Junior College Situations


Graham Brown, News Editor

     As the COVID-19 situation progresses in the United States, the future remains opaque in all regards of normal American life. Higher education is no exception. With virtually every major university across the country shuttering their doors and conducting classes online for the remainder of the Spring term, the question now is how will schools handle possible returns to campus for next fall and will students go back to their colleges at all in 2020? However, the current high school juniors have another question on their mind: how will their college applications be handled in this time of uncertainty?

     Highly rated and respected colleges are dropping standardized test score requirements for admittance due to the inability of prospective students to take the exams. While most of these schools are elite liberal arts colleges such as Williams, Pomona, and Haverford, the University of California system, which serves more than 200,000 students and is one of the largest systems in the country, will also suspend SAT and ACT scores as a part of their college admission process. That does not mean that there will not be more tests for students to take. As Nanette Tarbouni, the head of John Burroughs college counseling says, “The College Board [which administers the SAT] has indicated they will offer ‘in-person’ testing starting in August and those will be very frequent throughout the fall.  In the event this isn’t possible, we expect they will offer at-home options.” She continues to say that Burroughs will provide more information when they receive it.

     With everything in flux, it is hard to get an understanding of what the next couple of months will look like in terms of the normal college application process. “The toughest thing about all of this – for all of us – is the complete lack of certainty.  Both sides – high schools and colleges – are doing their best to be flexible and inviting,” says Tarbouni. However, there still are steps the class of 2021 can take to prepare. Colleges are still offering virtual tours of their universities and students can still research information online about potential schools they would like to attend.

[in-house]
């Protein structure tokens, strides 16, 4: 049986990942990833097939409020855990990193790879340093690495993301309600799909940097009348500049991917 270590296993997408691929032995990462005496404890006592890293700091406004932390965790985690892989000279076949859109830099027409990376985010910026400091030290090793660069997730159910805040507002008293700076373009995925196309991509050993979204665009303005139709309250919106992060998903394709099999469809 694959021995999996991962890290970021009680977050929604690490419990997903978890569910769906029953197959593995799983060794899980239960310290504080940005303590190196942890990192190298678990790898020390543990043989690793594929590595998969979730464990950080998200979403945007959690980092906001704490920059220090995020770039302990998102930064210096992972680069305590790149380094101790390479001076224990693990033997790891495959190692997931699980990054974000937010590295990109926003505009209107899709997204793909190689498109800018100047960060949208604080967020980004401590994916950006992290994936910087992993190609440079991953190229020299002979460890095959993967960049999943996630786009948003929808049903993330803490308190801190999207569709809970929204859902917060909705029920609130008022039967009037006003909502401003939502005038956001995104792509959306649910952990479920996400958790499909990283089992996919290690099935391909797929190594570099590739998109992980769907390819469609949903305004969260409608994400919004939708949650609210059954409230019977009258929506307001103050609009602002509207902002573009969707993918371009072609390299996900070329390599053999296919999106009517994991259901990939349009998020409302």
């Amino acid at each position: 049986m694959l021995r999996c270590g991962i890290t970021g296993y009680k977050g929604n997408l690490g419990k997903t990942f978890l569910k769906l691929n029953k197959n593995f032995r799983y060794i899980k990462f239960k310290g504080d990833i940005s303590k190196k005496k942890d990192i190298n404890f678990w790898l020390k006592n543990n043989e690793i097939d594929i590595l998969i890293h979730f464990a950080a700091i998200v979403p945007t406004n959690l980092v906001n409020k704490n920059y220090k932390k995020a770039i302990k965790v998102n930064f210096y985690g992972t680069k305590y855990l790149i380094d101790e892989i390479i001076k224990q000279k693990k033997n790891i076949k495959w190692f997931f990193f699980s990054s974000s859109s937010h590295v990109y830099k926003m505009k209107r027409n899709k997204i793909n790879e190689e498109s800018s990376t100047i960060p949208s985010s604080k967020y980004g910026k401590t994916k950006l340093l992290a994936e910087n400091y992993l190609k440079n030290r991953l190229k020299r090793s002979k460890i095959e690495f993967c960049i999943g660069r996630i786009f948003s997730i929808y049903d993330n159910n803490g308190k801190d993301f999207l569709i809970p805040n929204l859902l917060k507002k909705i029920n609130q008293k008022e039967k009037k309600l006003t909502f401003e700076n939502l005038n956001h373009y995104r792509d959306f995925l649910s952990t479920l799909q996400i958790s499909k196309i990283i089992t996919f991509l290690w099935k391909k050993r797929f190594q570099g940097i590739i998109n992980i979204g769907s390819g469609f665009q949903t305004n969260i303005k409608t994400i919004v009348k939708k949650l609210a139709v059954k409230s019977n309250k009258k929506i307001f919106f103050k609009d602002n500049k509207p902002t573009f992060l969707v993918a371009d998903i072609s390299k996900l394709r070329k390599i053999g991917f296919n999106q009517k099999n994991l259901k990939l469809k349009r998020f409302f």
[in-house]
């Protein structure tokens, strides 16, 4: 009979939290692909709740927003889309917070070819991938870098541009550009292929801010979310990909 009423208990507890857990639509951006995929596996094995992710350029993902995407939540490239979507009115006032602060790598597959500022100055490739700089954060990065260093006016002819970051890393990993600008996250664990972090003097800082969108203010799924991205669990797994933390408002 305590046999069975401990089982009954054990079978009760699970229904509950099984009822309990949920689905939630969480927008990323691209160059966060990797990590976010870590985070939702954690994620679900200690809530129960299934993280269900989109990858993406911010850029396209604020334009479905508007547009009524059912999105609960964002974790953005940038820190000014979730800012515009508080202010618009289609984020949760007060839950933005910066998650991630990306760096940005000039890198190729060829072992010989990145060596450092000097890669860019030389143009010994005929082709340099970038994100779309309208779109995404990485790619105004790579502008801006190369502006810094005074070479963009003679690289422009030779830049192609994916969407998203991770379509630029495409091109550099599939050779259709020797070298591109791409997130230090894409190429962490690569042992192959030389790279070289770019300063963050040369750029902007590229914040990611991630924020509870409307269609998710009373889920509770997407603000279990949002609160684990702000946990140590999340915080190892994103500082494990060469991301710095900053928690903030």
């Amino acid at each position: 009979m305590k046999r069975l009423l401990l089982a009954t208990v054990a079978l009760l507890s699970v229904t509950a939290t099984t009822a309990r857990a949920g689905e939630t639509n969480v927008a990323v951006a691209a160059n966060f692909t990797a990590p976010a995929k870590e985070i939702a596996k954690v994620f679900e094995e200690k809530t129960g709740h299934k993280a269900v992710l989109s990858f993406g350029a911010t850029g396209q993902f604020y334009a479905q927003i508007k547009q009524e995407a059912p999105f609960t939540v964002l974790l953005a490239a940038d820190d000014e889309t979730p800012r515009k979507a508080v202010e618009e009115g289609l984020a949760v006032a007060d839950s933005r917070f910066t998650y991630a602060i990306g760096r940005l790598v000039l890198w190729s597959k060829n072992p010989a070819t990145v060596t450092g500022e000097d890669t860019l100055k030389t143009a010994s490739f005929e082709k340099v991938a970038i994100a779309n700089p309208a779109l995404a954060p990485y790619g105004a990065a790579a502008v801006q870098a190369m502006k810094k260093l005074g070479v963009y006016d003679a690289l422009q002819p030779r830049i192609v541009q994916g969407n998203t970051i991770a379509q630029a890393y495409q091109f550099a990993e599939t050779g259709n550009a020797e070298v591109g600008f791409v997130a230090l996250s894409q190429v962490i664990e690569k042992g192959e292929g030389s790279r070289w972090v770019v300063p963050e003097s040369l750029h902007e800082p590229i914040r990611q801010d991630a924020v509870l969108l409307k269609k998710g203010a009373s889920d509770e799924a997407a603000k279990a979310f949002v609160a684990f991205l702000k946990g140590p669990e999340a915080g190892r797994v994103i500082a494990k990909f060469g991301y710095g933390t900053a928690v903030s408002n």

Another potential cause of concern is that with so much uncertainty about the status of colleges next fall, a disproportionate amount of the high school class of 2020 nationwide may defer to a gap year, which could potentially make schools more competitive to juniors, as their universities of choice would have to accommodate those students taking a gap year. Tarbouni does not think this will be a problem, however, as she points out that no current seniors have made plans to take a gap year currently.

     While some things are sure to change (and continue changing) as a result of this unprecedented crisis, there are some things that will remain the same. As Mrs. Tarbouni says, “colleges have always respected the education that Burroughs provides and it has served our students well for as long as they’ve been going to college.  That won’t change!”